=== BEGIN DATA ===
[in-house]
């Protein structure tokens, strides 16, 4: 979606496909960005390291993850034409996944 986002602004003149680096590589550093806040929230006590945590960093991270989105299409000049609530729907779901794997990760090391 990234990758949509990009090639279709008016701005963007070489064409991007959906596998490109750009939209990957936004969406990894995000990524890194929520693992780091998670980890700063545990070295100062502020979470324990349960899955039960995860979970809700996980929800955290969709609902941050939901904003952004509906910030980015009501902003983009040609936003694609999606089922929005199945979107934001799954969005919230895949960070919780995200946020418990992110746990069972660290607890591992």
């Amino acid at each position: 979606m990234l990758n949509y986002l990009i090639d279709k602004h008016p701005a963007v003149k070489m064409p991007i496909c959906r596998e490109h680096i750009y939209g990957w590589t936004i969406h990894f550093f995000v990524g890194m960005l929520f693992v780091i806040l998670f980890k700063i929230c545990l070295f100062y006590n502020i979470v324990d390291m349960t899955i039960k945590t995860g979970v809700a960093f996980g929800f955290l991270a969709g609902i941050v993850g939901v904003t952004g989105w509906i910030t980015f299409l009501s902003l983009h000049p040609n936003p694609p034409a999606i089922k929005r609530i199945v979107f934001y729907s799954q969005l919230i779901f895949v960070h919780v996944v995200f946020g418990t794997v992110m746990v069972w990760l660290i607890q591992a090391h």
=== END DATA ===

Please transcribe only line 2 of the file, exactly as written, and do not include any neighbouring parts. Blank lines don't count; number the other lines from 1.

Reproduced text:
């Protein structure tokens, strides 16, 4: 979606496909960005390291993850034409996944 986002602004003149680096590589550093806040929230006590945590960093991270989105299409000049609530729907779901794997990760090391 990234990758949509990009090639279709008016701005963007070489064409991007959906596998490109750009939209990957936004969406990894995000990524890194929520693992780091998670980890700063545990070295100062502020979470324990349960899955039960995860979970809700996980929800955290969709609902941050939901904003952004509906910030980015009501902003983009040609936003694609999606089922929005199945979107934001799954969005919230895949960070919780995200946020418990992110746990069972660290607890591992």